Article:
sewing (possibly embroidery), I noted she is right-handed. This is only the
second time I can recall someone miming sewing in a Lost Musical (so of
course it made me think of the other occasion, in One Touch of Venus). The
Company give us Snag Tooth Gertie, which as a song manages to be remarkably
unmemorable, for Cole Porter. The
Train is scheduled to make a stop at “Wild
Plum Creek” (a name which put me in mind of the writings of those
pioneering American writers Laura
Ingalls Wilder and
In The Port Of New York our
four heroes look for a fast boat to
Aboard The SS Henrietta, Fogg
ends up purchasing the boat, the sacrifice it’s decks when they run out of coal.
Overall a good fun light-hearted musical; though perhaps not for those of a sensitive disposition. Once again Ian Marshall-Fisher, aided and abetted by the late Dick Vosburgh, has achieved an impossible concert staging. Maybe the shear difficultly of mounting this lavish piece meant the Lost Musicals haven’t attempted it until now, but given it’s un-pc nature perhaps it is just as well they didn’t try it until now. Would it really have been acceptable at The Barbican? Probably not (Barbican productions are so careful not to offend people). There are some Lost Musicals which can be done to a much wider audience. I felt that this one, while very funny, was very much one for the musical theatre connoisseur.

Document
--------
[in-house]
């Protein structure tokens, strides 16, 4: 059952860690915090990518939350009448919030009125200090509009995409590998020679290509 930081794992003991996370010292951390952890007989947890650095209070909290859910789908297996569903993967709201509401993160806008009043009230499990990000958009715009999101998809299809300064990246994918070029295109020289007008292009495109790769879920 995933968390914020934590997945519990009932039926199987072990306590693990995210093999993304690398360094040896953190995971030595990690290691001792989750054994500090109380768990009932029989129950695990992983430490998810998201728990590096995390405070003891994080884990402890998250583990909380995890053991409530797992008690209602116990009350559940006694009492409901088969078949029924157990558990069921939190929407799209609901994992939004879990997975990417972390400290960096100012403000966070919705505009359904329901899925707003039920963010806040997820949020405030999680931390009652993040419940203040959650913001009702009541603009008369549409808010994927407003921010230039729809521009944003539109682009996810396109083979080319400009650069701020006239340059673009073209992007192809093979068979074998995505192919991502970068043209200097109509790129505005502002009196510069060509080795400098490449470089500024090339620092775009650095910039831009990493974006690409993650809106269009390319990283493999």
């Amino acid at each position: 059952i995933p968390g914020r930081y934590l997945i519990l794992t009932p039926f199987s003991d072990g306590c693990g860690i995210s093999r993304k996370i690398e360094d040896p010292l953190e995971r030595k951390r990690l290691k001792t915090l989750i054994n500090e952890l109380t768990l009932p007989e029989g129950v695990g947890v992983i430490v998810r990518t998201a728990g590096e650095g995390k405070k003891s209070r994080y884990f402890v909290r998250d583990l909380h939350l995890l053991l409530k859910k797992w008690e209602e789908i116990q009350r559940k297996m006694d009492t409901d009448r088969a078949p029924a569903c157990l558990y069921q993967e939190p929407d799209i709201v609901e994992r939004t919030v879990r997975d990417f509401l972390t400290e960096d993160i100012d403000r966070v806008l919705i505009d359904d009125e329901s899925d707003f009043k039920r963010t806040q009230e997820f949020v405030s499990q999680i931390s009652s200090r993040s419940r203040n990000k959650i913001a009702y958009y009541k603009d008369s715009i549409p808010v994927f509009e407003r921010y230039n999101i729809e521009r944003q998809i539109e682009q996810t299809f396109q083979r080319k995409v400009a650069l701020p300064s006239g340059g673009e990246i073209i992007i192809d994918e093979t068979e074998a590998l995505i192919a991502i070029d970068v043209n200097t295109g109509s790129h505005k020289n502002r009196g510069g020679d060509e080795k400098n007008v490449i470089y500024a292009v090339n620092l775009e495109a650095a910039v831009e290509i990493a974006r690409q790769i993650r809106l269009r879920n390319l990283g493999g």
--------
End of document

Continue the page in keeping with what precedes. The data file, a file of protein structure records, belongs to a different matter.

The small cast managed surprisingly well. Although I thought they could have done with one more girl in the cast to fill the minor female characters (perhaps Myra Sands or Gay Soper, or perhaps one of the less well known girls who’ve been in the group). I am not keen on the men having to play women. Nevertheless the two men who did played their parts perfectly well, and with much hilarity. Peter Kenworthy in four named roles and Richard Stemp in seven named roles both provide an amazing supporting cast. They are both simply terrific, the one who played the telegraph operator was particularly good, but they made a fine team. Michael Roberts, in what must be a record eight roles was also generally good, apart from the Welsh accent. Jack Klaff manages to present such an unpleasant character I’m almost surprised he wasn’t booed at the end. A convincing character? well in so far as anything in this rather ridiculous story could be. He switches easily and cleanly between accents. Initially I had my doubts as to how good the two women would be. I was pleasantly surprised at just what a good job they actually did. Which just goes to show how important it is to cast performers in roles which suit their talents. A good actor may be able to do something with a role for which they are not well suited. But it is usually better to cast them in roles which suit their talents. There are performers (such as Jessica Martin, and in fact Peter Gale) who play Leads or supporting principals equally well. There are some performers (such as Louise Gold, and Louise Plowright is another) who are best suited to playing leads, or at least major supporting roles and when stuck in minor supporting roles tend to be rather wasted, to say the least and do not perform so well in such roles. But there are also performers (such as Valerie Cutko, Nicola Fuljames, and quite possibly Myra Sands) who while they can “do the job” as a lead, are generally better suited to being supporting principals, where they don’t have the responsibility of carrying the show. In this afternoon’s Lost Musical Valerie Cutko gives the best performance I have seen from her to date. The role suits her perfectly, and so does the costume (she really looked good in it). Hitherto watching her performances in Lost Musicals, I’ve found myself thinking “Yes she’s ok, but there are other people who could do this better”. This afternoon that was most definitely not the case. Her performance was as spot on as Mrs Aouda’s shooting of the eagle. Valda Avicks is another performer I’ve not been too impressed with before. Yet this afternoon she too scored a triumph, bringing to her part a vivacity I had not seen her portray before. It was lovely to watch. The stars of this show, the performers on whose shoulders it rests are of course Phileas Fogg and Pat Passepartout. I had seen Bryan Torfeh before in the Lost Musicals, and knew his work to be good. This afternoon he excelled himself, engaging the audience’s sympathies and letting us see much of the journey thought his eyes. As for our leading man himself. Well Peter Gale was as brilliant and terrific as one would expect. As a strong Discovering Lost Musicals Charitable TrustTM lead he is up there with the very best of them: Louise Gold, Henry Goodman, and, Jessica Martin. The kind of Lead who can put a show across no matter who their supporting cast is. In fact this afternoon his supporting cast backed him very well. All in all despite the fact that this show did not have any of The Lost Musicals five major stalwarts, it nevertheless managed to come up to the kind of standards expected by these shows. Good fun very well performed entertainment. A triumph of good acting and ingenuity.